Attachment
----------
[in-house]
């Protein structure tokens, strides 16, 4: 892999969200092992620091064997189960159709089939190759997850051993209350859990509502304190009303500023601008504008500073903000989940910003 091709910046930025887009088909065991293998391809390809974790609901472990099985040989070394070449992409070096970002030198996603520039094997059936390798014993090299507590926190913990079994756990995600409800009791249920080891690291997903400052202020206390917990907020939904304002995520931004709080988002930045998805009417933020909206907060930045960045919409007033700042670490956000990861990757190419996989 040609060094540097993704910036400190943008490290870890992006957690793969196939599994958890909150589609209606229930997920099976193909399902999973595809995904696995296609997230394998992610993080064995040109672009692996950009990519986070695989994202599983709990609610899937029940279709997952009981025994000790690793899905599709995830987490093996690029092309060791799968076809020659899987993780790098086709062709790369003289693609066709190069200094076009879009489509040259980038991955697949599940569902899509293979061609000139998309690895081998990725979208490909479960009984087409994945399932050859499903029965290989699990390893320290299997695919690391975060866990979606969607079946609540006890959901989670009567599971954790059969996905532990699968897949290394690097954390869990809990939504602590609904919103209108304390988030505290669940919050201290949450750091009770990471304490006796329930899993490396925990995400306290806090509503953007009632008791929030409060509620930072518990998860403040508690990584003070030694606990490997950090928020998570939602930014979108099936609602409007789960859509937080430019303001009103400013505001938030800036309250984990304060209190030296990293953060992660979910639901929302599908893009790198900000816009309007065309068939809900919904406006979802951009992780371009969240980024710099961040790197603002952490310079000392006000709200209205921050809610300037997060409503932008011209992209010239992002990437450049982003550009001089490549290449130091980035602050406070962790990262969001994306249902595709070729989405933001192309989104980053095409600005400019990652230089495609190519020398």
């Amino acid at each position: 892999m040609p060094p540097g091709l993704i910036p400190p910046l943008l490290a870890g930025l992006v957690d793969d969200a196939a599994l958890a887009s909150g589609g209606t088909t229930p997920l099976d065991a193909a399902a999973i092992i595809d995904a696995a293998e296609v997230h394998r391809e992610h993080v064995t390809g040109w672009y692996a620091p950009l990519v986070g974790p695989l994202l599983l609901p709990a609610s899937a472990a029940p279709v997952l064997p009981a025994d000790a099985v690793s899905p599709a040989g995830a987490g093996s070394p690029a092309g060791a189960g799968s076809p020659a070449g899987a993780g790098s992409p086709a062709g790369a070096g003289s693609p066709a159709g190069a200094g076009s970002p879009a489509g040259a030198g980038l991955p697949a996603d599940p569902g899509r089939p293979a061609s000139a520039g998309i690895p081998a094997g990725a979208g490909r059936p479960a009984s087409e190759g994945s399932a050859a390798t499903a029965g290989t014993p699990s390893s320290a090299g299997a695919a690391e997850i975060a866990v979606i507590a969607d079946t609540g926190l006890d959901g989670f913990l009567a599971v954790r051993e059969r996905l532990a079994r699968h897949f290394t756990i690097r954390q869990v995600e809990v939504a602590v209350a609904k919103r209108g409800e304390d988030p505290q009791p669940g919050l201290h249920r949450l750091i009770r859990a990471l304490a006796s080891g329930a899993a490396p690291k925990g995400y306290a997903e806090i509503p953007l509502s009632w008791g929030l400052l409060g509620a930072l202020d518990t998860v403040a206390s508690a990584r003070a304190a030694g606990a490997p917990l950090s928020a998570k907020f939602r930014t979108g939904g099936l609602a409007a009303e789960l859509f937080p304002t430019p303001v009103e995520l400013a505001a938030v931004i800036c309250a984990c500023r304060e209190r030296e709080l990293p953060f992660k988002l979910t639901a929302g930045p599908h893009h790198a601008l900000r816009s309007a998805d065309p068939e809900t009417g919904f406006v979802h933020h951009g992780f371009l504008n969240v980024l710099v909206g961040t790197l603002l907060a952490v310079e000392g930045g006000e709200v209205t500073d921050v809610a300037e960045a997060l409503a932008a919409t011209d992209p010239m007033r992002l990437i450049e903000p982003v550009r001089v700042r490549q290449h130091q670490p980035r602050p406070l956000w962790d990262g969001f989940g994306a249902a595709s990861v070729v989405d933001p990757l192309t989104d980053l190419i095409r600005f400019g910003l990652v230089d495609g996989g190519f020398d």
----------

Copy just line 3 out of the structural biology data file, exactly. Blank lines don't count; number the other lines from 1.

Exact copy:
């Amino acid at each position: 892999m040609p060094p540097g091709l993704i910036p400190p910046l943008l490290a870890g930025l992006v957690d793969d969200a196939a599994l958890a887009s909150g589609g209606t088909t229930p997920l099976d065991a193909a399902a999973i092992i595809d995904a696995a293998e296609v997230h394998r391809e992610h993080v064995t390809g040109w672009y692996a620091p950009l990519v986070g974790p695989l994202l599983l609901p709990a609610s899937a472990a029940p279709v997952l064997p009981a025994d000790a099985v690793s899905p599709a040989g995830a987490g093996s070394p690029a092309g060791a189960g799968s076809p020659a070449g899987a993780g790098s992409p086709a062709g790369a070096g003289s693609p066709a159709g190069a200094g076009s970002p879009a489509g040259a030198g980038l991955p697949a996603d599940p569902g899509r089939p293979a061609s000139a520039g998309i690895p081998a094997g990725a979208g490909r059936p479960a009984s087409e190759g994945s399932a050859a390798t499903a029965g290989t014993p699990s390893s320290a090299g299997a695919a690391e997850i975060a866990v979606i507590a969607d079946t609540g926190l006890d959901g989670f913990l009567a599971v954790r051993e059969r996905l532990a079994r699968h897949f290394t756990i690097r954390q869990v995600e809990v939504a602590v209350a609904k919103r209108g409800e304390d988030p505290q009791p669940g919050l201290h249920r949450l750091i009770r859990a990471l304490a006796s080891g329930a899993a490396p690291k925990g995400y306290a997903e806090i509503p953007l509502s009632w008791g929030l400052l409060g509620a930072l202020d518990t998860v403040a206390s508690a990584r003070a304190a030694g606990a490997p917990l950090s928020a998570k907020f939602r930014t979108g939904g099936l609602a409007a009303e789960l859509f937080p304002t430019p303001v009103e995520l400013a505001a938030v931004i800036c309250a984990c500023r304060e209190r030296e709080l990293p953060f992660k988002l979910t639901a929302g930045p599908h893009h790198a601008l900000r816009s309007a998805d065309p068939e809900t009417g919904f406006v979802h933020h951009g992780f371009l504008n969240v980024l710099v909206g961040t790197l603002l907060a952490v310079e000392g930045g006000e709200v209205t500073d921050v809610a300037e960045a997060l409503a932008a919409t011209d992209p010239m007033r992002l990437i450049e903000p982003v550009r001089v700042r490549q290449h130091q670490p980035r602050p406070l956000w962790d990262g969001f989940g994306a249902a595709s990861v070729v989405d933001p990757l192309t989104d980053l190419i095409r600005f400019g910003l990652v230089d495609g996989g190519f020398d």